These are the first ever posed shot of Joy Division taken in April 1980 by the late legendary Manchester photographer Harry Goodwin.
There are three known band shots from this session and there are also individual pics of Barney, Hooky and Steve Morris in the ‘Retro’ booklet, although it looks like anything else may have been lost when some of Harry Goodwin’s archives were stolen in a burglary.
Pictures from this session appeared on the cover of the ‘History in Cuttings’ book, the booklet for New Orders ‘Retro’ boxset, and more recently the ‘Maximum JD’ semi-legit interview cd’. Where the photos were taken has been lost in the mists of time. The band look more relaxed than in other later shots- it could be post gig or maybe post rehearsal?
Goodwin was known as Mr Top of the Pops because he photographed everyone that went through the TV studios when Top Of The Pops was filmed in Manchester in the sixties. His archive of photos are arguably the greatest ever in the UK – not only for the sheer volume but also the sheer quality. Somehow, though, he seems to have slipped through the cracks of history, maybe due to his modesty.
Goodwin was born in 1924, in Fallowfield, South Manchester and grew up in Chorlton. His initial photography experience was during the war where he would load cameras for reconnaissance planes flying over Japanese Territory in Burma.He originally worked for the Daily Mirror. In 1963 he went to work for the BBC, where from 1964 – 1973 he was given the mantle of official TOTP photographer and was hired to provide shots of non-appearing artists, and also to provide backdrops for the chart run-down, the Top Of The Pops annual and general publicity for the show.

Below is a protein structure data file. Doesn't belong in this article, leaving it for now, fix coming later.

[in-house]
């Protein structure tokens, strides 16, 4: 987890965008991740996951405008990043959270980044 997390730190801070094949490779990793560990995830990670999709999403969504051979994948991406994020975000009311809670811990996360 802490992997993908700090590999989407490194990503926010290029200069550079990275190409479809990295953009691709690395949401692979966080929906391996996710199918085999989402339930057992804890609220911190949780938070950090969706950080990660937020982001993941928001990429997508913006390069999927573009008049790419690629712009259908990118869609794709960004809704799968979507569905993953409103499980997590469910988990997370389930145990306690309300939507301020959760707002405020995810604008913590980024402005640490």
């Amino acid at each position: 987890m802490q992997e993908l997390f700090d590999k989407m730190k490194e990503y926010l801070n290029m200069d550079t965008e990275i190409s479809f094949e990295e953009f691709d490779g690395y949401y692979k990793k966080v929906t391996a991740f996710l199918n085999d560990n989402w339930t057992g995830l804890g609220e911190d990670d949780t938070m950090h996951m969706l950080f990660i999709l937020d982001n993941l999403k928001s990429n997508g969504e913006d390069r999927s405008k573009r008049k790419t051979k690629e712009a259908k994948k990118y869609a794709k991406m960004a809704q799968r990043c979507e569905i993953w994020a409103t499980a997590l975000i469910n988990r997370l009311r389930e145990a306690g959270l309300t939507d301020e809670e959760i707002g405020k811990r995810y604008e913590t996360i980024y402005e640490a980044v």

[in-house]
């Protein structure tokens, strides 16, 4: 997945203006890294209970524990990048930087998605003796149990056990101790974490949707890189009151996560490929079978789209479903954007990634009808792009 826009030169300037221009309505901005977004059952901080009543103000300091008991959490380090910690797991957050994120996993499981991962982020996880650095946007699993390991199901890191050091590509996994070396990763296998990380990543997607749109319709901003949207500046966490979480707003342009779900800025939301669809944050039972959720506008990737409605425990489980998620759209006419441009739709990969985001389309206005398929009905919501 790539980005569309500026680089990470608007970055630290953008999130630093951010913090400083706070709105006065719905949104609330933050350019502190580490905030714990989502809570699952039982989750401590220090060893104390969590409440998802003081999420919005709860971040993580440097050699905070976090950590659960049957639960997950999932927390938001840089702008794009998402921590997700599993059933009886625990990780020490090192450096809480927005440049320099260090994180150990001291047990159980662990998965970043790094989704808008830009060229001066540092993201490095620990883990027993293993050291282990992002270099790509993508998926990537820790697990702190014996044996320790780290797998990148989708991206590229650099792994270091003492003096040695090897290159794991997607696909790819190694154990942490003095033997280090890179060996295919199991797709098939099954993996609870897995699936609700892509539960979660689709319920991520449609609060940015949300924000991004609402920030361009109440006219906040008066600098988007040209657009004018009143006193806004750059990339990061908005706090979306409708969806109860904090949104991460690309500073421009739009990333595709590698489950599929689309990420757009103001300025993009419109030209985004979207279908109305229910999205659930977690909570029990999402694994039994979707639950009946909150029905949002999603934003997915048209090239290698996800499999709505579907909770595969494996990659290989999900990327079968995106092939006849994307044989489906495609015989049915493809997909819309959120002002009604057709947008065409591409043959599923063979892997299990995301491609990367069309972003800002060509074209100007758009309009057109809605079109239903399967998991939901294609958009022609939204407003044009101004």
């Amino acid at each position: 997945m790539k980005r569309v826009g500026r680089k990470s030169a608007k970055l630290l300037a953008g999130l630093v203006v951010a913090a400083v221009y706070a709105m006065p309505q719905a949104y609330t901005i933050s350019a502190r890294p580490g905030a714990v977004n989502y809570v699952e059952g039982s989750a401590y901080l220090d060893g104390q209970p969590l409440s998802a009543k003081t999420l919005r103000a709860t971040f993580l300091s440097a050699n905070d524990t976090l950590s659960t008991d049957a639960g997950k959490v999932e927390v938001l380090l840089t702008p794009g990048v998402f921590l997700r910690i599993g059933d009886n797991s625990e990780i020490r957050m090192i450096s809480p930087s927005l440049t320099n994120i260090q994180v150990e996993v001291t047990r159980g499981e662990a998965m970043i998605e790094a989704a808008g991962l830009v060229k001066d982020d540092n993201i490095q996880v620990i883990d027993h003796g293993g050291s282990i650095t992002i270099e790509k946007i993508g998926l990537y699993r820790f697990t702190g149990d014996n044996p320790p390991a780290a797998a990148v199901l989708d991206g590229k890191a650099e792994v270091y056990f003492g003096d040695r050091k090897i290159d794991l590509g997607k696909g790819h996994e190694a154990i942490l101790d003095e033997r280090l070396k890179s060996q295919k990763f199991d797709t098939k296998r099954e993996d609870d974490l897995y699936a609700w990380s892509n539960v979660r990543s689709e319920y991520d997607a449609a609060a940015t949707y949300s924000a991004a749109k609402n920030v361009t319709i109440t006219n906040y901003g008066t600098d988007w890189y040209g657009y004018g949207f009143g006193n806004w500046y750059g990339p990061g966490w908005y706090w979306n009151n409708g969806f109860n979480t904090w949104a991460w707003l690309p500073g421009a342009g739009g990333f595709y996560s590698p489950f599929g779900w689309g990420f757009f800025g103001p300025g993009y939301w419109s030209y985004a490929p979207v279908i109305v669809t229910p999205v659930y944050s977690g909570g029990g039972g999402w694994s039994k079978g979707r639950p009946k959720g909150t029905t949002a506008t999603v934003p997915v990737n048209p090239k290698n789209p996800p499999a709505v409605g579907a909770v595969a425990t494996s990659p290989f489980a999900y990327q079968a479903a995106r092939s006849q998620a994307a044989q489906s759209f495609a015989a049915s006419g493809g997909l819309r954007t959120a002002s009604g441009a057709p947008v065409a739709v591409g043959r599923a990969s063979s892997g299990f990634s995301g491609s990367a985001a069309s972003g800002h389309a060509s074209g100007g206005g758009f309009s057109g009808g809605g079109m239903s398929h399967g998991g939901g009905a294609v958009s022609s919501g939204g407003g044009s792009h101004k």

He had first photographed the Beatles when they played Manchester Apollo in 1963 when he was still working for the Daily Mirror and always had great access to the band who liked working with him.
He had great access and photographed every single act that appeared on the show in the 9 years he worked there, apart from Elvis Presley and Frank Sinatra. He was known for his tenacity and would make sure that he would get the shot. When Top Of The Pops moved from Manchester’s Dickenson Road studios in 1967 to the London BBC Lime Grove Studios in mid-1967 he went with it and he would continue in his role as the show’s photographer until 1973.
From 1973 onwards, Harry Goodwin concentrated on Sport and became mainly a football photographer, although his favorite sport was Boxing, he took shots of all the star players from Best to Beckham.
Perhaps the Joy Division session was a temporary return to photographing bands and maybe instigated by Tony Wilson who must have known of the cultural power of using a great local photographer with that kind of history to picture a fast rising Manchester band.